By Bob Steenson, email@example.com
Differences on cost estimates for the Floyd County law enforcement center and courthouse update project led to what county Supervisor Linda Tjaden predicted would be “a long afternoon” Monday.
Construction cost estimates by the Samuels Group, which the county is going to hire as the construction manager on the project, are higher than the initial project estimates by the architect and design company, Prochaska & Associates.
While not releasing specific numbers yet, it was clear that everything the county wanted to do as far as building a new county jail and Sheriff’s Office and renovating the courthouse, would not fit within the budget using the numbers the Samuel Group was coming up with.
Floyd County voters approved a $13.5 million bond referendum last May to finance the new law enforcement center and courthouse updates. That number was based on initial project cost estimates from Prochaska & Associates.
“There’s discrepancies between how the estimates came back originally from Prochaska, and now that Samuels is looking at some of these estimates there can be a big difference in them,” Tjaden said during a project update Monday morning at a Floyd County Board of Supervisors workshop meeting.
“I’m at the point I finally just told them, we’re the owners, you need to have this conversation, this has gone on long enough,” Tjaden said. “Let’s have this meeting today and let’s hash through it and let’s get going. So, here we are.”
Much of the day-to-day oversight of the project has been handled by what has been called the “core team.”
That consists of Supervisor Tjaden, who spearheaded the effort by a community committee to come up with a recommendation on how to solve the problem of the county’s outdated jail; County Auditor Gloria Carr, who has responsibility for the maintenance and management of the courthouse building; and Sheriff Jeff Crooks, who is responsible for managing the county jail and whose department would move into the new law enforcement center.
That team planned to meet with representatives of Prochaska & Associates and the Samuels Group Monday afternoon.
Tjaden said this would be the first opportunity for both companies to sit down with representatives of the county at the same table.
“They’ve had conversations, but not with us,” Tjaden said. “I finally just said it’s time that they come in front of us and we’re going to listen to them and we’ll find out where the concerns are and we’ll just have to make decisions.”
Even Prochaska’s own cost estimates increased beyond the $13.5 million after they included several renovations within the courthouse that had been requested by various departments, such as moving departments to different offices within the building to take advantage of the space that would open up once the current county jail and Sheriff’s Office are removed from the top floor of the courthouse.
Tjaden said maybe some of those renovations won’t be possible, or the county will need to come up with additional funding sources to pay for them if it is decided they are important enough.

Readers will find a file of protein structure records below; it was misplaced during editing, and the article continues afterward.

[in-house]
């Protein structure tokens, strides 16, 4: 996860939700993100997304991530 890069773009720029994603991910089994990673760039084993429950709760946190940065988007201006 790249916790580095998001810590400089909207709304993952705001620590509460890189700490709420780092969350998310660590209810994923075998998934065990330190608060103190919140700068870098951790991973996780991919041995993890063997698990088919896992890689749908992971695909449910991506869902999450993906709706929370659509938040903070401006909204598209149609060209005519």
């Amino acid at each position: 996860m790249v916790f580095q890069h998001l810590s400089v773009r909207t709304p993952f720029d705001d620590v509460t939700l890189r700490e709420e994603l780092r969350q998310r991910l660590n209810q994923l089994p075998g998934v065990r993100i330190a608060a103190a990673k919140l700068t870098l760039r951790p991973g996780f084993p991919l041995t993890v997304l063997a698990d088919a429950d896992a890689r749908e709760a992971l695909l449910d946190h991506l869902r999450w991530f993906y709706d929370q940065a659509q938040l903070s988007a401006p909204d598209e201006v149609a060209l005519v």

Some items will likely have to be bid as alternates, so if the total construction bids come in too high the board can decide to forego some of the expenses.
“We’ve got to figure out what becomes an alternate,” Tjaden said. “Let’s just make that decision. I’m hoping today that we get down to that level of detail. I don’t know if we will or not.
“Before they leave today we need to say, here’s the next steps,” Tjaden said Monday morning. “We’re willing to understand that some of these are going to be alternates, but let’s get them out on the table so that we can make those decisions and let’s move forward.”
Any significant decisions regarding the project will need to be made by the full board of supervisors, and Tjaden said she hopes she will have a progress report to give the other two supervisors after the meeting Monday.
Supervisor Chairman Doug Kamm said, “Ultimately it’s a board decision and not the core team’s decision.”
“Exactly,” said Tjaden.
Although the bond referendum did not commit the county to a specific law enforcement center design or specific courthouse updates, Tjaden said the project was presented to the voters with certain things in mind.
“What are those things that are rock solid we’re not budging on?” Tjaden asked. “We can’t budge on certain things, but others we can. Let’s just figure out what those are, and whether there’s other funding sources.”
The new jail is the most important part of the project, she said. As far as the courthouse, new windows and a new heating and cooling system were the items that were mentioned consistently during the bond campaign.
“Those are the major things, and you guys have talked about those things for years,” Tjaden said to the other supervisors and to Auditor Carr on Monday.
“I feel like that’s something that we as a board would say, that’s something we have to get done, but maybe some of these other movements of offices and taking out a wall or doing certain things just may not make sense,” she said.